Voice assistants can also handle complex logic and provide proactive recommendations. Envision this: a technician or service advisor verbally logs a vehicle’s odometer at 48,856 miles, and in response, a voice assistant proactively details the recommended maintenance services for 50,000 miles. This allows a shop to easily propose those services to the customer during this visit.
Supercharging the Shop
Even digital vehicle inspections, which already eclipse clip-boards in terms of efficiency, could be supercharged with voice. No more fumbling through taps and menus while attempting to check out a vehicle. “Start the 20 point inspection…wipers are a little loose, log as yellow, snap a photo. OK, next step…” Now you’ve got more attention on the vehicle, less focus on the screen and its visual interface.
While the upside potential of voice in the garage is compelling, delivering on these voice assistant use cases is easier said than done. It demands a deep knowledge of the voice technical stack, from speech recognition in noisy environments to natural language understanding in the auto knowledge domain (e.g., to process a term like “wheel nut torque” as a common spec request and not have the system mis-hear it as “will not torque”).
When data becomes voice-activated – whether that data relates to vehicle repair guidelines, shop operations or troubleshooting the car in front of you–everyone benefits. Technicians and service advisors’ jobs become that much easier and more enjoyable. Shop owners attract and retain great talent. And customers get back on the road that much faster.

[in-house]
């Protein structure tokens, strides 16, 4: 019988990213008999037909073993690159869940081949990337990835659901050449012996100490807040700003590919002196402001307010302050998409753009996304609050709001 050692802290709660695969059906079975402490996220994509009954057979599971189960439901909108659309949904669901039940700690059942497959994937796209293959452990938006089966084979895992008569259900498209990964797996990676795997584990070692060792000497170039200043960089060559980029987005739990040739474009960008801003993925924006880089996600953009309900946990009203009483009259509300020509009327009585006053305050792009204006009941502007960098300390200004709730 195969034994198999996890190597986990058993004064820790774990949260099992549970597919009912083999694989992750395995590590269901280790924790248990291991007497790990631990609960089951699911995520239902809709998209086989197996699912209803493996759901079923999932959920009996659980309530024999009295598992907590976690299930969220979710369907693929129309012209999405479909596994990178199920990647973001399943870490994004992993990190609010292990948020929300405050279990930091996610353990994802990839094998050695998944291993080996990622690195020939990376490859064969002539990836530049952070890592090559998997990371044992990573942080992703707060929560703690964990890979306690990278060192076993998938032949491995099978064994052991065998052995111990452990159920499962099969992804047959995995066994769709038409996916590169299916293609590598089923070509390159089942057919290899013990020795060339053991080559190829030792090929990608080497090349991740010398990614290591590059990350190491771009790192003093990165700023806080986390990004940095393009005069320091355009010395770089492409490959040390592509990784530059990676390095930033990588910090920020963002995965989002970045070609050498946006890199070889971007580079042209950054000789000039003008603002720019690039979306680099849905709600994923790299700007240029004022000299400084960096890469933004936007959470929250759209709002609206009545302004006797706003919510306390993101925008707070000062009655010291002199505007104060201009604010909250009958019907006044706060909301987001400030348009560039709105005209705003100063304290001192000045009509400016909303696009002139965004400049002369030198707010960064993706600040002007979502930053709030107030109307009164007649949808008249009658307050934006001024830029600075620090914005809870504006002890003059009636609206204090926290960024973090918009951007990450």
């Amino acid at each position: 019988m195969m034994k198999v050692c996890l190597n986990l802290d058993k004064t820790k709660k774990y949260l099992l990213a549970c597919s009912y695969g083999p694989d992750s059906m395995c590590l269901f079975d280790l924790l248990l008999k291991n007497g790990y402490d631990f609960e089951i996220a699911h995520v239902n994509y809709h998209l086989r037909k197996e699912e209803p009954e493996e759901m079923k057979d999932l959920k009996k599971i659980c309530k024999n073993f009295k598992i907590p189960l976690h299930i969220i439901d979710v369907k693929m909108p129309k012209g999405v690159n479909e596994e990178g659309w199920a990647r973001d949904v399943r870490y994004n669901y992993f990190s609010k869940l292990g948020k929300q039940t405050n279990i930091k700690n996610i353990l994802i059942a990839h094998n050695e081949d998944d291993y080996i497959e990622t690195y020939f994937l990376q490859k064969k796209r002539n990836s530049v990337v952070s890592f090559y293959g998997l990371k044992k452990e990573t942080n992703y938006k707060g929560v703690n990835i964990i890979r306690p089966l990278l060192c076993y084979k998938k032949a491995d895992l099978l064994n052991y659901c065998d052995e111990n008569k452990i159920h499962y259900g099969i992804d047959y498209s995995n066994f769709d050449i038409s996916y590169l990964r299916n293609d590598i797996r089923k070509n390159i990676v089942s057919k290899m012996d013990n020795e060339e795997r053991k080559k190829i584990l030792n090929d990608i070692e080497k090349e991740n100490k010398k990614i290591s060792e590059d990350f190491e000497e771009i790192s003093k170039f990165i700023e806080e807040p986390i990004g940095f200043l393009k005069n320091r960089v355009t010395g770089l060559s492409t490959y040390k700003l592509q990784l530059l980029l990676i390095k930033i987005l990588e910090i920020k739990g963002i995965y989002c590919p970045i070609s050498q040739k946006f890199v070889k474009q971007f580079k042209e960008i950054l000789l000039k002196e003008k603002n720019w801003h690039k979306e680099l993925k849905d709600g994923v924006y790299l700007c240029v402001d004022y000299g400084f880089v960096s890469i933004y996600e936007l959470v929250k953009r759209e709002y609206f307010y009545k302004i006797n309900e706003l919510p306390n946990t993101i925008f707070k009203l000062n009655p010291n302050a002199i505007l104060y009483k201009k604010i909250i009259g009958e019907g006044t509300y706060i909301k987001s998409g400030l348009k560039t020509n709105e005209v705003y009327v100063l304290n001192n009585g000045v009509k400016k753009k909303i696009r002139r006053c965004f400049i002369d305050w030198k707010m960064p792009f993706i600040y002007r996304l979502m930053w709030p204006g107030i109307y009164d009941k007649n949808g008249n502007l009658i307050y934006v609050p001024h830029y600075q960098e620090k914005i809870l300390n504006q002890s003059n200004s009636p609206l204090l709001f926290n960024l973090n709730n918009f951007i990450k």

Ortho, the first-ever voice assistant for the automotive aftermarket, empowers auto service shops and professionals to work more efficiently and drive more revenue. Through a portable, hands-free solution, Ortho delivers accurate data on command, in seconds, right in the bay. From torque specs to fluid types, measurements to maintenance intervals, Ortho is the easiest and fastest way to access hundreds of data points for nearly every car on the road. Just say “Hey Ortho,” and go.
About RAIN Technology, Inc.
RAIN is a leader in voice technology and conversational AI. RAIN builds voice-first software products and supports the global industry leaders to integrate voice tech into their customer experience, operations and digital ecosystems. Backed by Stanley Ventures and other leading investment firms, RAIN is commercializing productivity-focused voice assistants to address major workplace inefficiencies. In addition to building its own products, RAIN continues to partner with industry-leading companies to develop bespoke voice products and experiences across the B2C, B2B and B2E landscape.